October 28, the International Animation Day (IAD) was proclaimed in 2002 by the ASIFA as the main global event to celebrate the art of animation.
This day commemorates the first public performance of Charles-Émile Reynaud’s Théâtre Optique at the Grevin Museum in Paris, 1892. In 1895, the Cinematograph of the Lumière brothers outshone Reynaud’s invention, driving Émile to bankruptcy. However, his public performance of animation entered the history of optical entertainments as shortly predating the camera-made movies.
In recent years, the event has been observed in more than 50 different countries with more than 1000 events, on every continent, all over the world. IAD was initiated by ASIFA, International Animated Film Association, a member of UNESCO. During International Animation Day cultural institutions are also invited to join in by screening animated films, organizing workshops, exhibiting artwork and stills, providing technical demonstrations, and organizing other events helping to promote the art of animation. Such a celebration is an outstanding opportunity of putting animated films in the limelight, making this art more accessible to the public.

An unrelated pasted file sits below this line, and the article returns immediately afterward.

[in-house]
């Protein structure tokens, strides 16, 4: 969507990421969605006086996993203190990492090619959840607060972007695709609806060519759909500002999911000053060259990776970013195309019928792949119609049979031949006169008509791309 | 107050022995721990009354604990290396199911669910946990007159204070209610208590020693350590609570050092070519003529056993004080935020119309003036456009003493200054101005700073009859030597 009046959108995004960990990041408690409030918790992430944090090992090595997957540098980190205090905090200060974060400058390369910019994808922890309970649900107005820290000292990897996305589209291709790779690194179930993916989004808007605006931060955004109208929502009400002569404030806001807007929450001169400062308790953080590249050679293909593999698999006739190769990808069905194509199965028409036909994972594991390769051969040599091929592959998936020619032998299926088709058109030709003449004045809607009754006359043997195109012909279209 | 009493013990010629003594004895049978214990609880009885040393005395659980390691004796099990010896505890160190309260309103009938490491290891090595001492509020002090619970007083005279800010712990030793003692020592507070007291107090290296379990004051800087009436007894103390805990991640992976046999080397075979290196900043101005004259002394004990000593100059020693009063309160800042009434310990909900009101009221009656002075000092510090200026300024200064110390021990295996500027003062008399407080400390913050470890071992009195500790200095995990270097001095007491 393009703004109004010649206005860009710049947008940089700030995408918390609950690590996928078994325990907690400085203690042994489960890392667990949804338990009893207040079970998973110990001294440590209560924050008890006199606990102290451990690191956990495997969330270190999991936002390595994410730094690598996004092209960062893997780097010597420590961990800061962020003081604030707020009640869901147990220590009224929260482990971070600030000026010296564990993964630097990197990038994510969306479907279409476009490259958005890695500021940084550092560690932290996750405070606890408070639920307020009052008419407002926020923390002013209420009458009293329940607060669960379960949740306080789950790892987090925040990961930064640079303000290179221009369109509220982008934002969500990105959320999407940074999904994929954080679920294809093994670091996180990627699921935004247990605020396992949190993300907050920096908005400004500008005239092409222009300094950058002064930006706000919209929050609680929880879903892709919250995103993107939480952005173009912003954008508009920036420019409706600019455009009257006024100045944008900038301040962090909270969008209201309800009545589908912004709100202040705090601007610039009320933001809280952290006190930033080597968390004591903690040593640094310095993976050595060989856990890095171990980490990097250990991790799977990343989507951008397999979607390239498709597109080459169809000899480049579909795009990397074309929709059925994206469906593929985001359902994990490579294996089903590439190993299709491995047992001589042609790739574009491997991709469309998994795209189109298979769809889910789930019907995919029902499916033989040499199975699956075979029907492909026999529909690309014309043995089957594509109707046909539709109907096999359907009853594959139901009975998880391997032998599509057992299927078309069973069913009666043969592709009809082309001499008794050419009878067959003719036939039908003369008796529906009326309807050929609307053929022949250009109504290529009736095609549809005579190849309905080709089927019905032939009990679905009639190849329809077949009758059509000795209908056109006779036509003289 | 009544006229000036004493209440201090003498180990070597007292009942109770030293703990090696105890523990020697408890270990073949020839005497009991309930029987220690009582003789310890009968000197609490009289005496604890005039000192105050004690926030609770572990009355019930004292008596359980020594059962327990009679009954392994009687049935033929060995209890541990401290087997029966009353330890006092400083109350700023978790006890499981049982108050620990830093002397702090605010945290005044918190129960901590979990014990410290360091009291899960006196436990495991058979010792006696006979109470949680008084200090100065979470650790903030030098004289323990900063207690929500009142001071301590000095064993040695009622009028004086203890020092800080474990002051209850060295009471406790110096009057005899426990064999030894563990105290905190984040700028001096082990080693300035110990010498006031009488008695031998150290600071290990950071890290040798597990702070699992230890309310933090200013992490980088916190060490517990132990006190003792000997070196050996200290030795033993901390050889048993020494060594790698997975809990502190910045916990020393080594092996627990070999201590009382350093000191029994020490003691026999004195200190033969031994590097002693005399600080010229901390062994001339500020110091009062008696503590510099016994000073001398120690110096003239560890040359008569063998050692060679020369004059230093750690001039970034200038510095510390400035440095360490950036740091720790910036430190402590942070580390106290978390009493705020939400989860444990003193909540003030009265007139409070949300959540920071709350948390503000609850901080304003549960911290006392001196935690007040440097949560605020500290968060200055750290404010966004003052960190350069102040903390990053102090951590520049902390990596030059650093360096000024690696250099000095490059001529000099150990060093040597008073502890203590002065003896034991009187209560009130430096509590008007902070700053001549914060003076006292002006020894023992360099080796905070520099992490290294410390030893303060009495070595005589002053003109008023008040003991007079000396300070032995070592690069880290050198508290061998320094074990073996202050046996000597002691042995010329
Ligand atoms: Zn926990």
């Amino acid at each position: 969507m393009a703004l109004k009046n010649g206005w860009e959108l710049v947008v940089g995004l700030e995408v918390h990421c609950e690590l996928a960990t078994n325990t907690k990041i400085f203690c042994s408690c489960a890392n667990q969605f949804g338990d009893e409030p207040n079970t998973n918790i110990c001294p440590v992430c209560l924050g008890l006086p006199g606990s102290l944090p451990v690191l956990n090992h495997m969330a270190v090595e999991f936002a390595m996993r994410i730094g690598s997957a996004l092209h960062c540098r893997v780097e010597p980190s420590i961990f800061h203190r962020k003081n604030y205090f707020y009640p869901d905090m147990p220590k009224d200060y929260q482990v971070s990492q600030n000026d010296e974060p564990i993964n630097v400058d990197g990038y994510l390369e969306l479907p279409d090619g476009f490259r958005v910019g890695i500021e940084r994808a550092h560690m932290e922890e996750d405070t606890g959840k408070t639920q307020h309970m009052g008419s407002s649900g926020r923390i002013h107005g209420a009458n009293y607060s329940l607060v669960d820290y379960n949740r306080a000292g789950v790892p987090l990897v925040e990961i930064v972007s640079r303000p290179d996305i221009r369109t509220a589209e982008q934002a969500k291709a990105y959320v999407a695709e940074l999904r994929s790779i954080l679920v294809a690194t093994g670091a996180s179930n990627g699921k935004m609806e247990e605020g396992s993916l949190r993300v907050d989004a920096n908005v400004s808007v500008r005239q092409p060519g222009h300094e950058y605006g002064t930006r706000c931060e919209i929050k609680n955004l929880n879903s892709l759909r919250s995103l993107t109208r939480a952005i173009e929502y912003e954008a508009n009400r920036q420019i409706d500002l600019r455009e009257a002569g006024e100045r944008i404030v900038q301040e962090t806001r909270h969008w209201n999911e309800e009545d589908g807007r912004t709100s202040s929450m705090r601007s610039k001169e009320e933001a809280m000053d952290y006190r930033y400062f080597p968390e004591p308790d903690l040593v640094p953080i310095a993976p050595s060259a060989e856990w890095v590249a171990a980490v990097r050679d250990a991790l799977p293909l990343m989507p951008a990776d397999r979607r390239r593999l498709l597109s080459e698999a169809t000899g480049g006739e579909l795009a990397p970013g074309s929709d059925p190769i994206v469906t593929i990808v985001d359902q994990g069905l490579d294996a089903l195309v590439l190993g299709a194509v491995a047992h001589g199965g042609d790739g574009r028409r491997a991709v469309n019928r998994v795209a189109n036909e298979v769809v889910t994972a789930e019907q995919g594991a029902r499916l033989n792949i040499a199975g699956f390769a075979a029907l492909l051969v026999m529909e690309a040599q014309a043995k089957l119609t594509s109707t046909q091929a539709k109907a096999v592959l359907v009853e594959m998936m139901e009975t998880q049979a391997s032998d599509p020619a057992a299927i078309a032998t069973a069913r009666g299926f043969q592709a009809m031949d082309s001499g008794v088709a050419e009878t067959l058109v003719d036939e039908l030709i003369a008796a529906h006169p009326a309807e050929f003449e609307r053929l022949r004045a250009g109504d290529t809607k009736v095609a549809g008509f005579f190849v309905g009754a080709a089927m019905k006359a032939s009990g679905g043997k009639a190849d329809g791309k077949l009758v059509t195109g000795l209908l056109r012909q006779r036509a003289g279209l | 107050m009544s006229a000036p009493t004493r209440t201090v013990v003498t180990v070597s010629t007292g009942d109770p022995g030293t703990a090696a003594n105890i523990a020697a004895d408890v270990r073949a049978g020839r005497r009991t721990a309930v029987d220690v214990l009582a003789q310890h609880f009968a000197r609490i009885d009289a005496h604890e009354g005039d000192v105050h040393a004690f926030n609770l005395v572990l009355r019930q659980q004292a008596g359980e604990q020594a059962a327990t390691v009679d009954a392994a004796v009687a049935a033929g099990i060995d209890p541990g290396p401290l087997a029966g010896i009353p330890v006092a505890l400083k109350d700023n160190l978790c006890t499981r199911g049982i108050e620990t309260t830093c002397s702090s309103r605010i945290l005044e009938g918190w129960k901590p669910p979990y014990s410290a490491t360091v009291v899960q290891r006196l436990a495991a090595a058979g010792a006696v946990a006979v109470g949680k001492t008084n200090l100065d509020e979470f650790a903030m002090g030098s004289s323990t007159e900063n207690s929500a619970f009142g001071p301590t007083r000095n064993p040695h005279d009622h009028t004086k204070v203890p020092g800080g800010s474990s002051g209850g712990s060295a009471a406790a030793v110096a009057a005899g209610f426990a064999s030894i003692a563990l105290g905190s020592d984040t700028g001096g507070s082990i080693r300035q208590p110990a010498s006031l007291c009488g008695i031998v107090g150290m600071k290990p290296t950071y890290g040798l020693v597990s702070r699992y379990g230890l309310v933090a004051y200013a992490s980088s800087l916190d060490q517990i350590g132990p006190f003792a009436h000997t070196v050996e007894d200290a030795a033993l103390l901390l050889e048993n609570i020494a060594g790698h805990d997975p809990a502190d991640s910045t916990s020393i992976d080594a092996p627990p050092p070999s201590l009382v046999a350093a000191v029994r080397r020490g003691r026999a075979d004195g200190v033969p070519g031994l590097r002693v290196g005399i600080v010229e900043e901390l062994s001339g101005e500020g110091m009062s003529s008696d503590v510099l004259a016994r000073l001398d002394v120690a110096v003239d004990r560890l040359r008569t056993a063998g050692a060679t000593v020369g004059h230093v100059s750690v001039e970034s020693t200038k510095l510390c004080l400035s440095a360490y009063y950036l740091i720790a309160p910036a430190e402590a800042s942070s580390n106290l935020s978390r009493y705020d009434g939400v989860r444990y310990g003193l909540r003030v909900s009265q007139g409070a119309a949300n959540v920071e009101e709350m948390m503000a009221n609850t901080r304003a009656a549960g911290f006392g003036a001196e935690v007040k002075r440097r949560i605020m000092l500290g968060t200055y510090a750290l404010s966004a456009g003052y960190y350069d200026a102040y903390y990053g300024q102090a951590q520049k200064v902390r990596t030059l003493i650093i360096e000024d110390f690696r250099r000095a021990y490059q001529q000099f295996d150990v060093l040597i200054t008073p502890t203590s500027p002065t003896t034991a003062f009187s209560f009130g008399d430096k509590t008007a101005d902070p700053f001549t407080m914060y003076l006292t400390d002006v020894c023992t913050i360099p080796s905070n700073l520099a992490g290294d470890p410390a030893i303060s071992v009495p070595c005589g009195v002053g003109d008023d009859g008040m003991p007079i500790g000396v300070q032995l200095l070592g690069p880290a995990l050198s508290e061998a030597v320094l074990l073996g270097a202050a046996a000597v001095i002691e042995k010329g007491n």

ASIFA also commissions an artist to create an original art poster announcing the event each year. It is then adapted for each country in order to guarantee a worldwide view of the event. Previous editions involved the work of animators such as Iouri Tcherenkov, Paul Driessen, Abi Feijo, Eric Ledune, Noureddin Zarrinkelk, Michel Ocelot, Nina Paley, Raoul Servais, Ihab Shaker and Gianluigi Toccafondo.
Full length animation films, historical features, animated shorts, and student films, all variety of animation art are shown in the workshops.These films display an extraordinary range of techniques – drawing, painting, animating puppets and objects, using clay, sand, paper, and computer. Because many animated films are non-verbal, it is a rich opportunity for cross cultural expression and communication.